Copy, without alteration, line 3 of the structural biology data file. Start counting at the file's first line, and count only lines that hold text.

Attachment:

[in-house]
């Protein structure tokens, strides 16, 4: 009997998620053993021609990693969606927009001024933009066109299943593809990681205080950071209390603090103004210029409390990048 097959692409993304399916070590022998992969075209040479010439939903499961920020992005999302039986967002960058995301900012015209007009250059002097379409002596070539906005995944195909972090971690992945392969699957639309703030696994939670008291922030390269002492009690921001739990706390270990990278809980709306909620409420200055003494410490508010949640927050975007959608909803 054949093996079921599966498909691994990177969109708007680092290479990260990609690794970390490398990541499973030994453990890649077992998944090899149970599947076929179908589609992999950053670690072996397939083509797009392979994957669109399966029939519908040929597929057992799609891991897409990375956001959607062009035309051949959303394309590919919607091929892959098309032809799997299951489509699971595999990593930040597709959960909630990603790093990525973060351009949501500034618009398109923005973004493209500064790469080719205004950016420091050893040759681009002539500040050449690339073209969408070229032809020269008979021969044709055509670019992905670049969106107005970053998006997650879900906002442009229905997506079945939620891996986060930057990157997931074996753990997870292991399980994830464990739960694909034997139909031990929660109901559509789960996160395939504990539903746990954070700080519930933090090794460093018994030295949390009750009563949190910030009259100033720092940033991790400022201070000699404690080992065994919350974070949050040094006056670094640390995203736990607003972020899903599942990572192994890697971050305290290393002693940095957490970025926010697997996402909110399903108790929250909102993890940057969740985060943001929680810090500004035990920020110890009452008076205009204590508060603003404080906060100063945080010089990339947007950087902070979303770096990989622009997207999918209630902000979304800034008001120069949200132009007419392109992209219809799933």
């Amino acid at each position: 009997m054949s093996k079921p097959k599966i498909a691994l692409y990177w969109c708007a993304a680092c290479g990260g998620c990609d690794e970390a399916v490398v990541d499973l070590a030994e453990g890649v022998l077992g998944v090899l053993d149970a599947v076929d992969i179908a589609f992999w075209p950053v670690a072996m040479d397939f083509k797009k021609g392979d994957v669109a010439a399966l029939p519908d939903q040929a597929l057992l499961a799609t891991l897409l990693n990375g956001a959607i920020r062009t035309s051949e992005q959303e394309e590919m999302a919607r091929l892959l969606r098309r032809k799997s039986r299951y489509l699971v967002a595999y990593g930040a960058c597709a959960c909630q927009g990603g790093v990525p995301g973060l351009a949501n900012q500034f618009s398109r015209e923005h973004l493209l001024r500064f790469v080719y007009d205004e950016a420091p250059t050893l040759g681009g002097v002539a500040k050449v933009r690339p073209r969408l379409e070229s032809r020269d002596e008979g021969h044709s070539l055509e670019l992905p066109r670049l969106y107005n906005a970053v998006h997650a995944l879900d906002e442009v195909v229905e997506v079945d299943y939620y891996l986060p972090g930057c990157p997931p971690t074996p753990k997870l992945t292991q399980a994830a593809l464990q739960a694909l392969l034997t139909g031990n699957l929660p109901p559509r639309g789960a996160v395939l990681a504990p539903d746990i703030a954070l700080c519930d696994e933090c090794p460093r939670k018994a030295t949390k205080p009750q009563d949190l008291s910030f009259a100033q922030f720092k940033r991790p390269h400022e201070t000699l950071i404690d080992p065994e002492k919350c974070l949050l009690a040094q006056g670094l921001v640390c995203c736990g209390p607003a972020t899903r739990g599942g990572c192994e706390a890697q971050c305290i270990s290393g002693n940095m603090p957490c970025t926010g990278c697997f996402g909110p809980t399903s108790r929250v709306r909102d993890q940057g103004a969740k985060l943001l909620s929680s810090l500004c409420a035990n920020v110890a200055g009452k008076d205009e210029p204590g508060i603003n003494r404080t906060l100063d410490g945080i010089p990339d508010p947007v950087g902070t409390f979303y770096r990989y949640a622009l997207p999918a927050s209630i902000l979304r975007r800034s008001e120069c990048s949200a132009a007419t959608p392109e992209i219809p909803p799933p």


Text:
């Amino acid at each position: 009997m054949s093996k079921p097959k599966i498909a691994l692409y990177w969109c708007a993304a680092c290479g990260g998620c990609d690794e970390a399916v490398v990541d499973l070590a030994e453990g890649v022998l077992g998944v090899l053993d149970a599947v076929d992969i179908a589609f992999w075209p950053v670690a072996m040479d397939f083509k797009k021609g392979d994957v669109a010439a399966l029939p519908d939903q040929a597929l057992l499961a799609t891991l897409l990693n990375g956001a959607i920020r062009t035309s051949e992005q959303e394309e590919m999302a919607r091929l892959l969606r098309r032809k799997s039986r299951y489509l699971v967002a595999y990593g930040a960058c597709a959960c909630q927009g990603g790093v990525p995301g973060l351009a949501n900012q500034f618009s398109r015209e923005h973004l493209l001024r500064f790469v080719y007009d205004e950016a420091p250059t050893l040759g681009g002097v002539a500040k050449v933009r690339p073209r969408l379409e070229s032809r020269d002596e008979g021969h044709s070539l055509e670019l992905p066109r670049l969106y107005n906005a970053v998006h997650a995944l879900d906002e442009v195909v229905e997506v079945d299943y939620y891996l986060p972090g930057c990157p997931p971690t074996p753990k997870l992945t292991q399980a994830a593809l464990q739960a694909l392969l034997t139909g031990n699957l929660p109901p559509r639309g789960a996160v395939l990681a504990p539903d746990i703030a954070l700080c519930d696994e933090c090794p460093r939670k018994a030295t949390k205080p009750q009563d949190l008291s910030f009259a100033q922030f720092k940033r991790p390269h400022e201070t000699l950071i404690d080992p065994e002492k919350c974070l949050l009690a040094q006056g670094l921001v640390c995203c736990g209390p607003a972020t899903r739990g599942g990572c192994e706390a890697q971050c305290i270990s290393g002693n940095m603090p957490c970025t926010g990278c697997f996402g909110p809980t399903s108790r929250v709306r909102d993890q940057g103004a969740k985060l943001l909620s929680s810090l500004c409420a035990n920020v110890a200055g009452k008076d205009e210029p204590g508060i603003n003494r404080t906060l100063d410490g945080i010089p990339d508010p947007v950087g902070t409390f979303y770096r990989y949640a622009l997207p999918a927050s209630i902000l979304r975007r800034s008001e120069c990048s949200a132009a007419t959608p392109e992209i219809p909803p799933p």